U.S. Must Sustain Military Strength, Gates Says

WASHINGTON, Nov. 16, 2010 — Even in a time of bud­getary con­straints, the Unit­ed States must main­tain its mil­i­tary might to address the secu­ri­ty chal­lenges of today and the future, Defense Sec­re­tary Robert M. Gates said today.
“Giv­en the secu­ri­ty chal­lenges that the U.S. is like­ly to face around the world — and the unfor­tu­nate real­i­ty that most of our allies are reduc­ing their mil­i­taries — the bur­dens on us and the secu­ri­ty chal­lenges are going to remain unchanged and poten­tial­ly even increase in the future — there­fore, the need to sus­tain force struc­ture,” he said.

Speak­ing at the Wall Street Journal’s CEO Coun­cil here, Gates said he is sym­pa­thet­ic to the chal­lenges caused by the fed­er­al deficit. “If you cut the defense bud­get by 10 per­cent — which would be cat­a­stroph­ic in terms of force struc­ture — that’s $55 bil­lion out of a $1.4 tril­lion deficit,” he said. “We are not the prob­lem.”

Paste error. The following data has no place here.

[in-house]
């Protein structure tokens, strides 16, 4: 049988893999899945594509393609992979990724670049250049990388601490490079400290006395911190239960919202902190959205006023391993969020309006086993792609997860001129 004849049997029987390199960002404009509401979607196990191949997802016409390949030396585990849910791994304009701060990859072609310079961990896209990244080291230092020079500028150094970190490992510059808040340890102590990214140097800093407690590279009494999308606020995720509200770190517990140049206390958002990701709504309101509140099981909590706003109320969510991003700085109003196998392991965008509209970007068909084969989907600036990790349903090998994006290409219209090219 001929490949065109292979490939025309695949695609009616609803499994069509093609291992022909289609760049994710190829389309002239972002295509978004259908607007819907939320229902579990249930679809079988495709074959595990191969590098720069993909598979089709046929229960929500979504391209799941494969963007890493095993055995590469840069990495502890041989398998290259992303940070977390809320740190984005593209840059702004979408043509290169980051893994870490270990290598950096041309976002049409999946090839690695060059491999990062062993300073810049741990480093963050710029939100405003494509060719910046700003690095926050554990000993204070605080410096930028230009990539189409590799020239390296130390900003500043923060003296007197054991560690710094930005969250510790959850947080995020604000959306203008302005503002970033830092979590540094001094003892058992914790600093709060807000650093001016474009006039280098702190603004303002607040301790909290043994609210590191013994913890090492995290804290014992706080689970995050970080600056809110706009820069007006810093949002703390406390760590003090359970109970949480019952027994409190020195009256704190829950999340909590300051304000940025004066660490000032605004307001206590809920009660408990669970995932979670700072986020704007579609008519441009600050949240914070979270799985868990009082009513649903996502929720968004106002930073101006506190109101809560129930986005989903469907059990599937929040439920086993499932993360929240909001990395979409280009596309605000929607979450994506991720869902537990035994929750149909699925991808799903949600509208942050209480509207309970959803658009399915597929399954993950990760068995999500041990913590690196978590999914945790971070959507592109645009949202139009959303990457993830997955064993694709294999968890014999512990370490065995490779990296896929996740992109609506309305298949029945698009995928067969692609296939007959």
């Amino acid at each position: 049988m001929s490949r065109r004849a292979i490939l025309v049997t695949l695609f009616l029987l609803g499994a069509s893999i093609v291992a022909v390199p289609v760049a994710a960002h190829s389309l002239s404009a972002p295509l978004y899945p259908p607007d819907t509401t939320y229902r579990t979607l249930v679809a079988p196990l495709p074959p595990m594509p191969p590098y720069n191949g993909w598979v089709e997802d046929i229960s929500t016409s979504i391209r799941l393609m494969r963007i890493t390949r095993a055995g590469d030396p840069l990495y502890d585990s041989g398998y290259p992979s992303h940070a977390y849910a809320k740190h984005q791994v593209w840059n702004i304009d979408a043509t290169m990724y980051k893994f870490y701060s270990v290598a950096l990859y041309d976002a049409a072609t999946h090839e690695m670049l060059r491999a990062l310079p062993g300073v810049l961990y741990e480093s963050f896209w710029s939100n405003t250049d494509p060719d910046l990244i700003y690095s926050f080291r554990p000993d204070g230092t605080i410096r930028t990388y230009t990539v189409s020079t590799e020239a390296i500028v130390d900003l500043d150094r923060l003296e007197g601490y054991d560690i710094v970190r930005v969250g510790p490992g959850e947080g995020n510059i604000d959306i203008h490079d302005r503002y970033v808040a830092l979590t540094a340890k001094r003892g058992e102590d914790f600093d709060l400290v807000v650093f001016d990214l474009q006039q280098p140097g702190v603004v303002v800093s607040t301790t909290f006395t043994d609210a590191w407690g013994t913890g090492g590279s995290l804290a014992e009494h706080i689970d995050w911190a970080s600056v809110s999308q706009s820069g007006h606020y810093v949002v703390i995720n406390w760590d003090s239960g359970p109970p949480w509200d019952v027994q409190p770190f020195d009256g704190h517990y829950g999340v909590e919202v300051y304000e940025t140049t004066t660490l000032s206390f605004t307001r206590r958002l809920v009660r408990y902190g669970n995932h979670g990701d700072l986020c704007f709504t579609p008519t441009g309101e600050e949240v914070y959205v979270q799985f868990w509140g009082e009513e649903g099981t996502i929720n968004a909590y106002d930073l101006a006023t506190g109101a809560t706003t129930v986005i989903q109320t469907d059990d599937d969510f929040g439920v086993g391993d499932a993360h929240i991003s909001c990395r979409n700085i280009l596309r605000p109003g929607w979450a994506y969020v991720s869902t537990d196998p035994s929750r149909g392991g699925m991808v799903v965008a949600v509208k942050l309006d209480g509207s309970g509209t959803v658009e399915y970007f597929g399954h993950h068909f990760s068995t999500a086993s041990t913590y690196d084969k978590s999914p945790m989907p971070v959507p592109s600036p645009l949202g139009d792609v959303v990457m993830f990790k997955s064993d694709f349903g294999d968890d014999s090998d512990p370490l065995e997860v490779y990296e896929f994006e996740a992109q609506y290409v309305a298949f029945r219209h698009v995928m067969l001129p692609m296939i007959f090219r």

The sec­re­tary addressed rec­om­men­da­tions from the Nation­al Com­mis­sion on Fis­cal Respon­si­bil­i­ty and Reform, which has rec­om­mend­ed cut­ting defense pro­cure­ment by 15 per­cent and its research and devel­op­ment by 10 per­cent. The com­mis­sion also rec­om­mend­ed freez­ing non-com­bat mil­i­tary and civil­ian pay. Pres­i­dent Barack Oba­ma appoint­ed Ersk­ine Bowles and for­mer U.S. Sen. Alan Simp­son to co-chair the pan­el in April. They pre­sent­ed their report last week.

Gates called the commission’s rec­om­men­da­tion to slash the defense bud­get “math, not strat­e­gy.”

“Frankly, the idea that Defense would take half of the cut in dis­cre­tionary spend­ing, par­tic­u­lar­ly giv­en what we’re try­ing to do in terms of pre­serv­ing secu­ri­ty, is a prob­lem,” he said.

The sec­re­tary has launched his own ini­tia­tive to cut over­head costs and allow the ser­vices to keep the sav­ings to re-invest in the needs of troops. The depart­ment needs to main­tain about 3 per­cent real growth in capa­bil­i­ties in order to sus­tain the present force struc­ture, he said.